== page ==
DKA can be life-threatening, but it’s also avoidable. The fact that some people return to hospital with DKA more than once suggests that addressing the physical aspects isn’t enough – we need to look at the whole picture, and make sure mental wellbeing is also a priority.
Kate Hardenberg, a specialist psychotherapist in diabetes, supported Dr Garrett’s findings. She believes healthcare professionals should be working alongside people with Type 1 diabetes who frequently have DKA, to see the condition from their perspective. She believes psychotherapy is one way of doing this – understanding somebody’s individual needs and focusing emotional support on those areas.
This approach would require specialist support from a psychotherapist, but healthcare professionals could still do more to open up conversations, and get to know their patient’s relationship with their diabetes. And doing this early on means that people can get any help they need might need sooner.
This hasn’t gone unnoticed by Diabetes UK.
The Diabetes and Emotional Health Guide
We work closely with healthcare professionals at Diabetes UK, and they’ve told us that they struggle to support their patients living with diabetes around their emotional needs.
Inspired by a handbook written by expert mental health clinicians in Australia, at DUKPC 2018 we pulled together a group of mental health experts to work out how to equip healthcare professionals here in the UK with the tools and skills they need.
This tight knit and hardworking group have worked together over the last year since, and came up with ‘Diabetes and emotional health’ – a practical guide for health professionals to support the emotional health of adults with Type 1 and Type 2 diabetes.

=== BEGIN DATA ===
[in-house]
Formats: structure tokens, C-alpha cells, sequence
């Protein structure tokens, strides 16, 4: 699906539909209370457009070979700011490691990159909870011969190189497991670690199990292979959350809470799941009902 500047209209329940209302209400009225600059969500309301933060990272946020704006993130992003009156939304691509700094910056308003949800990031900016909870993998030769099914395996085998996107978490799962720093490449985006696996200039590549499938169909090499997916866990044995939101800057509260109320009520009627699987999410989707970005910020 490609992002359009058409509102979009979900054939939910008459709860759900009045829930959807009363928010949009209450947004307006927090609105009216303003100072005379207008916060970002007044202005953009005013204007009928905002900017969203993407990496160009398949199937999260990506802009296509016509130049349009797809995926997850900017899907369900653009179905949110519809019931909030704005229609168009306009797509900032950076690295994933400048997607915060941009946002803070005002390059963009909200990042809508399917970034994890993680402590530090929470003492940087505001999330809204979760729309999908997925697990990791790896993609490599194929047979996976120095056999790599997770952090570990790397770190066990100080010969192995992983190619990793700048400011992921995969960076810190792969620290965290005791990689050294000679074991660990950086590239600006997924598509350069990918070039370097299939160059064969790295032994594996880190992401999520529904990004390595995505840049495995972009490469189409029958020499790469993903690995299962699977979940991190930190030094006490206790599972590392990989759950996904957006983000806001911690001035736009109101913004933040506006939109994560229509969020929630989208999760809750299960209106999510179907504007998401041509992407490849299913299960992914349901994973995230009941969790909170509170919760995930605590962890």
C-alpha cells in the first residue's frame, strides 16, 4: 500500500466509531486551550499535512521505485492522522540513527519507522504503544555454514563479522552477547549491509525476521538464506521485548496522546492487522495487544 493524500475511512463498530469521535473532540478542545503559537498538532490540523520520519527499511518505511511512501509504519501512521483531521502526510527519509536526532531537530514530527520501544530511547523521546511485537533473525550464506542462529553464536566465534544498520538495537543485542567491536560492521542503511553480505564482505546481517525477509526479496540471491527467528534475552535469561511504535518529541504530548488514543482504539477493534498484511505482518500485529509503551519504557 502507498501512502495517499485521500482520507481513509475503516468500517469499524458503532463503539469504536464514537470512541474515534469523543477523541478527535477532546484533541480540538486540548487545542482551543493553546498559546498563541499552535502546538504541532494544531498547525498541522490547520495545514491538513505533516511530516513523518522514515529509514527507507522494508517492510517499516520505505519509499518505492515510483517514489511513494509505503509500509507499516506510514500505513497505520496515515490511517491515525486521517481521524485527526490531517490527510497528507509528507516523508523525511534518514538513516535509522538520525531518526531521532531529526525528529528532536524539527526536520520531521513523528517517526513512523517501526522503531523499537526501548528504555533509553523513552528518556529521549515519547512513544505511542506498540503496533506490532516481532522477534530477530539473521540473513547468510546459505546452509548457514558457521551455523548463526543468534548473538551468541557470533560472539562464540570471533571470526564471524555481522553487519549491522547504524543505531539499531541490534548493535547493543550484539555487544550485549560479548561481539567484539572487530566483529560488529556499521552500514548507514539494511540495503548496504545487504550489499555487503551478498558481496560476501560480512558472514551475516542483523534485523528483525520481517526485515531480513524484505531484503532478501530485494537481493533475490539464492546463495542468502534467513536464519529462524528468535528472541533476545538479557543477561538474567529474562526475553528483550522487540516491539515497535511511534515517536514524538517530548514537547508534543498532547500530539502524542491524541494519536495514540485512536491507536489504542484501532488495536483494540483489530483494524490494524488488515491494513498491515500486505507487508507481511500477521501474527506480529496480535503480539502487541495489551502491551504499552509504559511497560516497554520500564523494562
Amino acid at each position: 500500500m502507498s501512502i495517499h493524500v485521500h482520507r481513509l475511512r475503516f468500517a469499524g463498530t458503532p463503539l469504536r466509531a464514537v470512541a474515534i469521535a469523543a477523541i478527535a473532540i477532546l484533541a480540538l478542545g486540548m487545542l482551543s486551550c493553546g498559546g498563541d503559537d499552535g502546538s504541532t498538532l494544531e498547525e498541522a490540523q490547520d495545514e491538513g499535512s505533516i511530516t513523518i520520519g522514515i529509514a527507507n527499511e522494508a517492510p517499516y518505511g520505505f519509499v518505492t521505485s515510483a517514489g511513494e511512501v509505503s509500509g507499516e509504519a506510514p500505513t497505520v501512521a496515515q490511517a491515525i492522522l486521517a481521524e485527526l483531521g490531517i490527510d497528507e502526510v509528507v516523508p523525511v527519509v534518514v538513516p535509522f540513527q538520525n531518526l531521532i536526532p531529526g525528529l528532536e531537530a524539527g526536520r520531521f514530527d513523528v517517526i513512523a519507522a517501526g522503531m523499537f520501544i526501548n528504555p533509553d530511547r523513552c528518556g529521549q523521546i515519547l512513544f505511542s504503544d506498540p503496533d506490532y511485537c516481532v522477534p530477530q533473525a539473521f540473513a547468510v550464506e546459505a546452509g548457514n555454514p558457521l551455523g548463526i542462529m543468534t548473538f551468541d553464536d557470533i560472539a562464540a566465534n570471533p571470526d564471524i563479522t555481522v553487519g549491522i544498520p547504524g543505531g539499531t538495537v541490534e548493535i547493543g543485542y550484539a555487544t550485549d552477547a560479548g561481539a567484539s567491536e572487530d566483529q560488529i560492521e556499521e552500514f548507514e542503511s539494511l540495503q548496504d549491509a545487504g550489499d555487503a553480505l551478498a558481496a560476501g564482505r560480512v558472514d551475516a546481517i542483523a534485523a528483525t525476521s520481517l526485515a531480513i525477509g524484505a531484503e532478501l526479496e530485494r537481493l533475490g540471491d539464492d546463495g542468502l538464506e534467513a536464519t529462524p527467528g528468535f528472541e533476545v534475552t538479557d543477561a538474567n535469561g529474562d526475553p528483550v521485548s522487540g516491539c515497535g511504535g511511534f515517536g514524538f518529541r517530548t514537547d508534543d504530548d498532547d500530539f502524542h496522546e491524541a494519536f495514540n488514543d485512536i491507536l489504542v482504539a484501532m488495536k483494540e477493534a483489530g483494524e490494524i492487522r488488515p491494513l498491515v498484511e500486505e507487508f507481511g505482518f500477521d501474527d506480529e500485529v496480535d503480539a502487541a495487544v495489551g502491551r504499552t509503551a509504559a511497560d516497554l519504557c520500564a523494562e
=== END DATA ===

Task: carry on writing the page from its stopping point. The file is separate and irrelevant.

The guide includes strategies and tools for how to recognise and have conversations about emotional problems, as well as for providing appropriate support. There are dedicated chapters on common emotional issues, such as eating problems, depression, diabetes distress and adjusting to life with diabetes.
There’s advice on how to use consultation time more effectively and to know when to refer on. Importantly, the guide also highlights the best language to use around diabetes throughout all of this, and signposts to the Language Matters position statement that we supported NHS England with.
At this year’s DUKPC, we were ready to launch the guide. And what a launch it was. Over 100 clinicians attended. Given the number of competing sessions running, this clearly illustrates the interest and enthusiasm there is for help in this area of diabetes care.
Now, the challenge ahead is to get the ‘Diabetes and emotional health’ guide out to as many healthcare professionals as possible. It’s a small step, and there’s much more to do, but we hope the guide will help those living with diabetes get the support they need for their emotional health.
That’s the end of our DUKPC 2019 round up blogs. If you want to hear what happens at our professional conference straight from the experts themselves, you can do just that at our Insider event. Keep an eye out for registration details on our website. See you in Glasgow, DUKPC 2020!